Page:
Movie review: 'The Wolf Children Ame and Yuki'
The Wolf Children Ame and Yuki (trailer 1 - 2) is a 2012 anime film directed by Mamoru Hosoda. Unlike his 2009 Summer Wars, this movie is very slow, introspective, and somewhat tragic. It might appeal to a small subset of furries, but its furry elements are underplayed and it may not have enough animal content to hook us as viewers.
Talking about this movie without spoiling it impossible because the story has no complexity. Basically, a single mom moves to the country and struggles to raise two werewolf kids; one embraces their wolf heritage, the other rejects it, and the family moves apart. That's it. (See Wikipedia for a more complete summary.)
Now although the term "werewolf" isn't used in this film, it's the closest analogue I've got, so I'm using it. Hana is a young woman attending college, where she becomes attracted to an extremely tall, lanky guy in one of her classes. As they fall in love, he reveals that he's a werewolf who can assume the shape of both a wolf-man and a full wolf. From the subtitles, the only back-story we get is:
Transforming on full-moon nights and attacking people was just a legend. ... My father was a descendant of the Japanese wolves, that went extinct about 100 years ago. The last being that inherited a blood mix of humans and wolves. His parents told him, when he was still very young, the history of their family's destruction. They told him that the truth should not be revealed, and died after. He was then left in the care of relatives that knew nothing about it, faced many troubles and grew up into an adult. He got a driver's license and moved to the city to look for a job.
Hana and the werewolf move in together and have two kids. Yuki (a girl) and a year later, Ame (a boy). Shortly afterwards, the werewolf accidentally dies while out hunting, and Hana decides to move into a rural area to allow her kids to grow up in safety. They've both inherited their father's shape-changing ability, but due to being toddlers, they have no impulse control, so it's difficult to hide their nature in the city.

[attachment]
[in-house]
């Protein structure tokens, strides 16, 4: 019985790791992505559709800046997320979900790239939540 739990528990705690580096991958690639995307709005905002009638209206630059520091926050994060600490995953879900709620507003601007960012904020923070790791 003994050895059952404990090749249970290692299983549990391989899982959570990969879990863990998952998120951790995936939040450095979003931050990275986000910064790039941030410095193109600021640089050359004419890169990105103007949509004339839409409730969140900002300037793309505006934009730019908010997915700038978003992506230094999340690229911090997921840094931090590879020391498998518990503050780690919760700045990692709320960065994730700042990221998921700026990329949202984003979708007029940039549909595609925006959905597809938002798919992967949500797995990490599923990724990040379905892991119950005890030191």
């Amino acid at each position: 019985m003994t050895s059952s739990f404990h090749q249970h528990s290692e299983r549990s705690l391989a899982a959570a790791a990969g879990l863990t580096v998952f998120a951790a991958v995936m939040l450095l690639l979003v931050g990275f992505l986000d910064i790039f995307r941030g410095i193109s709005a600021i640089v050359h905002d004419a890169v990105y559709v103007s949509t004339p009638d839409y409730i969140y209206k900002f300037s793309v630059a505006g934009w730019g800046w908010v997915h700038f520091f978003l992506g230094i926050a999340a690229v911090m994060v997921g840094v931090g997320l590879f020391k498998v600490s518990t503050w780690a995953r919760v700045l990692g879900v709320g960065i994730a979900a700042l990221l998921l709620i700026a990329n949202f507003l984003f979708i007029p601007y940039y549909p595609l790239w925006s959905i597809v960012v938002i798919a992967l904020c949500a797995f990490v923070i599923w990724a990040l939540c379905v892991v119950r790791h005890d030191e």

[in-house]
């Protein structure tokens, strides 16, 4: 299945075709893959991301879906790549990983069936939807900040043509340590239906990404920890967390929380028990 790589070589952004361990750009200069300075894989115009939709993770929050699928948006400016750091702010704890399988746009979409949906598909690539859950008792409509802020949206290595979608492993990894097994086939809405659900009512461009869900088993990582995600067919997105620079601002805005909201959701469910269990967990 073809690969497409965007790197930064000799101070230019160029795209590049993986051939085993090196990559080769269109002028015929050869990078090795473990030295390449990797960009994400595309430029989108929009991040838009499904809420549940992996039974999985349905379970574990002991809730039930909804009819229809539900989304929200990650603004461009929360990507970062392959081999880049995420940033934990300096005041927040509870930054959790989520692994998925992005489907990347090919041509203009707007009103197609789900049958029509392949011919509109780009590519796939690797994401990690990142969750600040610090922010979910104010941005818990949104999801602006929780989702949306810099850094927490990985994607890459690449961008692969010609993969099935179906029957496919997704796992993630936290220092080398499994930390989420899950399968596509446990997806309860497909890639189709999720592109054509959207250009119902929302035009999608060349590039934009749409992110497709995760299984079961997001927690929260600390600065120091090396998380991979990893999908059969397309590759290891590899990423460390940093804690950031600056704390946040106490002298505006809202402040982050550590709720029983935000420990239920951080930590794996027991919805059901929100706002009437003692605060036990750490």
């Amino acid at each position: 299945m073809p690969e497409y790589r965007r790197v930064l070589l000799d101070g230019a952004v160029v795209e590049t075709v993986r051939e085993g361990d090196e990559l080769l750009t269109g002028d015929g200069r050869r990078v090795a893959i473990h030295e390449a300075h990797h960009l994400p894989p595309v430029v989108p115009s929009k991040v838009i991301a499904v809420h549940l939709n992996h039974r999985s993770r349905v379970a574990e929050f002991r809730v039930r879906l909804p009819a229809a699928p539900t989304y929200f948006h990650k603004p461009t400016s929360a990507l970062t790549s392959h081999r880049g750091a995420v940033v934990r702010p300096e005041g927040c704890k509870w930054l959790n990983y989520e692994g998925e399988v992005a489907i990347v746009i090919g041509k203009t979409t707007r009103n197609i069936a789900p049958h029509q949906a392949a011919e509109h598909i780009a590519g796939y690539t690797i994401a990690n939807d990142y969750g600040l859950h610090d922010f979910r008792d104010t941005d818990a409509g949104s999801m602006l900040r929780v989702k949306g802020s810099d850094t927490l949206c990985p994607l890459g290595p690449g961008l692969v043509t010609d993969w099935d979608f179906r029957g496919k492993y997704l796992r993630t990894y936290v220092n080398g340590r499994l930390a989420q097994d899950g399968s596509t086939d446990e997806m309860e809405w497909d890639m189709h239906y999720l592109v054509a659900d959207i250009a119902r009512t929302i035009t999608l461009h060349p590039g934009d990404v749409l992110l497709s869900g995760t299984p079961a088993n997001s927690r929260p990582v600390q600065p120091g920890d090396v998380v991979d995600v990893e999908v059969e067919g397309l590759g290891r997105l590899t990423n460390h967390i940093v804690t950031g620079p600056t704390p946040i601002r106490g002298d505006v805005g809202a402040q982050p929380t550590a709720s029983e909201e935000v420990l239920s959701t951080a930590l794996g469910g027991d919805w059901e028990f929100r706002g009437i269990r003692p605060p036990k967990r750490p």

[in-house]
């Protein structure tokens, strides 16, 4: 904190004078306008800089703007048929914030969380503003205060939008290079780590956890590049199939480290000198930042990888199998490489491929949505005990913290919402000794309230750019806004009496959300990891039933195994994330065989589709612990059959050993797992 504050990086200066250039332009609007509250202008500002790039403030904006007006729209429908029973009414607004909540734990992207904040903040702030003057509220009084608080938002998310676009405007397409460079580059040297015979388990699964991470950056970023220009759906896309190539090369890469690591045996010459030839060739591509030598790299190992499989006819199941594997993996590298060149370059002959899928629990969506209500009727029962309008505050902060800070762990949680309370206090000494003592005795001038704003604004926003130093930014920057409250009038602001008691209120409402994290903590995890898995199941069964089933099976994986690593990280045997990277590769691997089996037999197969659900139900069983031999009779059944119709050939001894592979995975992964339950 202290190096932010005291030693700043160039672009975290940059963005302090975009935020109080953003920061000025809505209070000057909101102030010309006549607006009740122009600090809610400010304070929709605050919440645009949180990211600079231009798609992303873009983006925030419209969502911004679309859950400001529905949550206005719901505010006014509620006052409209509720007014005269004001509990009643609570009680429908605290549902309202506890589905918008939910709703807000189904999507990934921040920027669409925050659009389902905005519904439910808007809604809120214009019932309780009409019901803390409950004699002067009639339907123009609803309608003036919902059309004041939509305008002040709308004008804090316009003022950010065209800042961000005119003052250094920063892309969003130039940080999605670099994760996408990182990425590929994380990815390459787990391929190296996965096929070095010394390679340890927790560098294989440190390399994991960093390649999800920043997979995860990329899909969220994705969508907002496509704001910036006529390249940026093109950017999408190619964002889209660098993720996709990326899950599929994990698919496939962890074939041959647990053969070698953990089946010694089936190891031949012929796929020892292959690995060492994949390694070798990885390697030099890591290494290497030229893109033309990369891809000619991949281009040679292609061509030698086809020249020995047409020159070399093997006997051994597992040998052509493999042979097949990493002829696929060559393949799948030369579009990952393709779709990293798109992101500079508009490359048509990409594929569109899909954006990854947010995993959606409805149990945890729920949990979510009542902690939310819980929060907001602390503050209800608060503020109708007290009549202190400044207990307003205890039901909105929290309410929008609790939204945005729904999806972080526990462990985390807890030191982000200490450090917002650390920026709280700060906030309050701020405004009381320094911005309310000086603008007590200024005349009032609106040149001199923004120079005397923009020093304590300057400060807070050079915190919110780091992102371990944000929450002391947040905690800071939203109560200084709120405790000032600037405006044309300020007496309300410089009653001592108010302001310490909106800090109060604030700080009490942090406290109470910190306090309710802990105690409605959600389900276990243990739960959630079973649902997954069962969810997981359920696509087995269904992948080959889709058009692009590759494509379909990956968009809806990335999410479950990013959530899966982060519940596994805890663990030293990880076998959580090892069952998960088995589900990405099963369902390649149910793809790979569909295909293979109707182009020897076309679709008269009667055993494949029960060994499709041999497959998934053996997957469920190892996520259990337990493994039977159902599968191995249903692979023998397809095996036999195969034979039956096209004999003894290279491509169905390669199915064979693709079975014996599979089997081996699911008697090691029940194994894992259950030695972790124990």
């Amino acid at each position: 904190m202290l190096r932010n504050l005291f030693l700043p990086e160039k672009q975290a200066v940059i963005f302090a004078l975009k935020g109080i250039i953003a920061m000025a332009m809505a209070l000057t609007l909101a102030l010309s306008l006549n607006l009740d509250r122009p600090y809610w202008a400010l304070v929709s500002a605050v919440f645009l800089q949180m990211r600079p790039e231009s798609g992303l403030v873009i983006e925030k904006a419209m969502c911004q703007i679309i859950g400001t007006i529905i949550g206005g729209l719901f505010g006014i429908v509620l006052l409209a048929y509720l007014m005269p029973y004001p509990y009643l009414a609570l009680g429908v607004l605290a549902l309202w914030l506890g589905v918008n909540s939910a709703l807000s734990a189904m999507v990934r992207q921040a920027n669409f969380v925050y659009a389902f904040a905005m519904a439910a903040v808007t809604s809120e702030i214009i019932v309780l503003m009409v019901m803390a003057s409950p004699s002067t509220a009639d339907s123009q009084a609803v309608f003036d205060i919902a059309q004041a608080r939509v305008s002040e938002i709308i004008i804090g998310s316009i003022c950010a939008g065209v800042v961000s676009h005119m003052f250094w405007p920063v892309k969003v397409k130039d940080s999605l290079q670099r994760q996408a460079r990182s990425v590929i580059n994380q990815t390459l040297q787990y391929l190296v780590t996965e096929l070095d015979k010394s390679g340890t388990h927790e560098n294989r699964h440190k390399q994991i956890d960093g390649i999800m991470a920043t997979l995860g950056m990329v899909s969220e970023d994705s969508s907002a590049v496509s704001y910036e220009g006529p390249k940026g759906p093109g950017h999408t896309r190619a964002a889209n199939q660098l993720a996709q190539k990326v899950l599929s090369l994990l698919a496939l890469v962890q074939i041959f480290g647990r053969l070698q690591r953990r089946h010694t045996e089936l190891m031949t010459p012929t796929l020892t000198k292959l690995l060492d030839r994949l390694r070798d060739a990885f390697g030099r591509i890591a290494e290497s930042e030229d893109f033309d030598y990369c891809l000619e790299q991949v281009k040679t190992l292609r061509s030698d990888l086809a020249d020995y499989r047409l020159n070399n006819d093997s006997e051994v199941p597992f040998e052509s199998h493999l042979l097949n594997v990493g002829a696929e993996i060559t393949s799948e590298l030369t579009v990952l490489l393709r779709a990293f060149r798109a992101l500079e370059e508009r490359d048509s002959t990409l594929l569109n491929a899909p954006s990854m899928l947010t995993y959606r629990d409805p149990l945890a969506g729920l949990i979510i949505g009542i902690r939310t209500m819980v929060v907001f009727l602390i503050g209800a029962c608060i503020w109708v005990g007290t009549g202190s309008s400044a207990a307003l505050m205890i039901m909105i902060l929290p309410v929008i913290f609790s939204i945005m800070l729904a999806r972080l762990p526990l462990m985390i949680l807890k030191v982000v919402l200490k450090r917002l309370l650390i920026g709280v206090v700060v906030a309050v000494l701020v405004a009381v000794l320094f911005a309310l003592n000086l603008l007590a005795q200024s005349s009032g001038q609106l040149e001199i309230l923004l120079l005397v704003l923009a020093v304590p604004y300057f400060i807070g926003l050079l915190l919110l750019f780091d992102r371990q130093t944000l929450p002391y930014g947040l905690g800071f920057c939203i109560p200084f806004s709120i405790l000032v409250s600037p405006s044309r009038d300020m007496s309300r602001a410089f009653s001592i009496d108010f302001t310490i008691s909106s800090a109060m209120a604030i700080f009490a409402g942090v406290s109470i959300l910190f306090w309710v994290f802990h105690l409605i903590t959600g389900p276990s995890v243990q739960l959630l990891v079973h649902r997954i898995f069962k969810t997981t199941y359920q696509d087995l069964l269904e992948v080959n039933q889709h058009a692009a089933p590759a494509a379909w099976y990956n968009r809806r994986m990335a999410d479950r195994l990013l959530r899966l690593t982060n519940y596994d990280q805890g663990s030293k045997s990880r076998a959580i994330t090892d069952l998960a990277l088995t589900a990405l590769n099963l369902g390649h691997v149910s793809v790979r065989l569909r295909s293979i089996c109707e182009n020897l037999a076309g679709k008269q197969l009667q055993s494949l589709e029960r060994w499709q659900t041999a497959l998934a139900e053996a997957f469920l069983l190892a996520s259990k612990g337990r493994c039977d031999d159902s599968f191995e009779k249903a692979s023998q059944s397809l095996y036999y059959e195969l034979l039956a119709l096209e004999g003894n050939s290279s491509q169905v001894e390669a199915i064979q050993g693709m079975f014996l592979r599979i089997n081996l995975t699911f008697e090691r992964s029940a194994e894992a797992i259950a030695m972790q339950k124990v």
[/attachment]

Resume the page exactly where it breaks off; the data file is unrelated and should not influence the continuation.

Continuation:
Furry transformation fans will be disappointed. There's a single slow TF scene when the werewolf first reveals his secret to Hana, and it's restricted to a head-shot. For the rest of the film, all the other changes occur in the blink of an eye, off-camera or are momentarily obscured by bushes, snow, billowing curtains, etc. And in the tradition of many anime films, it's the backgrounds that receive the most artistic attention, along with long, slow still shots, to save on animation time.
The main foreground characters are rendered with much simpler lines and colors, and while this makes them easier to animate, it makes the furry designs rather boring. The kids spend most of their time in human form too, so getting to see them as wolves is fairly rare. Even the artistic backgrounds fall short – several look like the studio relied on photographs and live video footage, and tried to hide it using image filters.
The film is narrated by Yuki, who is essentially telling Hana's life story to the viewer. So it's more a tale about a single mom trying to survive. The wolfishness of her two kids is simply an extra source of potential stress; the differences between human and animal nature are not explored in any significant way. It's a gimmick, having to hide their supernatural forms from their neighbors.
Instead what we mostly get is a contrast in human personality types. Yuki is an energetic, extroverted spitfire with an appetite. Ame is introverted and timid, and even after he finally gains self-confidence, he gets increasingly moody and emo. Yuki wants to be socially accepted in grade school, so she tries to act more traditionally "girly" and hide her wolf heritage completely. Ame, on the other hand, doesn't enjoy school, and spends more and more time in the woods, eventually abandoning his family completely to become a local animal guardian, almost breaking his mother's heart in the process. He's the most "furry" character in the film, and sadly the most annoyingly unsympathetic. Wolf fans may enjoy how he embraces his inner self, but I personally felt the way he left his family behind was cold, very cold.
The film's ending tries to be vaguely upbeat in a Japanese way: everyone's comfortable with their life choices, but with gaping future plot holes. Yuki leaves home to go to middle school (but what will happen if she ever has kids?), Hana is apparently managing to survive in the country (but how did she explain how one of her children went missing?), and she enjoys occasionally hearing Ame's howling in the distance (where he will die alone, because there are no more wolves). So yeah, I'm over-thinking it, but this wasn't exactly a happy film for me.
Positives from this film? Yes! The scenes of the kids letting their wolf selves out are simply adorable, acting like crazy puppies. Seriously, if some furry fan would take the time to cut the film down to just those scenes (and there are a lot them, because huge chunks of the movie are montage sequences), I guarantee it would make you smile. The current problem is having to sit through the rest of the film to see them, what with all the long introspective bits and Ame's moodiness. Another very powerful sequence, at least for people with wolf/therian leanings, is from about 1:18 to 1:22, in which Ame is led through the forest and across the mountain by his animal guardian teacher, a fox.
Generally speaking, I think this anime film might resonate with a small percentage of people in our fandom, but overall I think the pacing is a bit slow and the furry content isn't explored anywhere near enough to be worth a second viewing.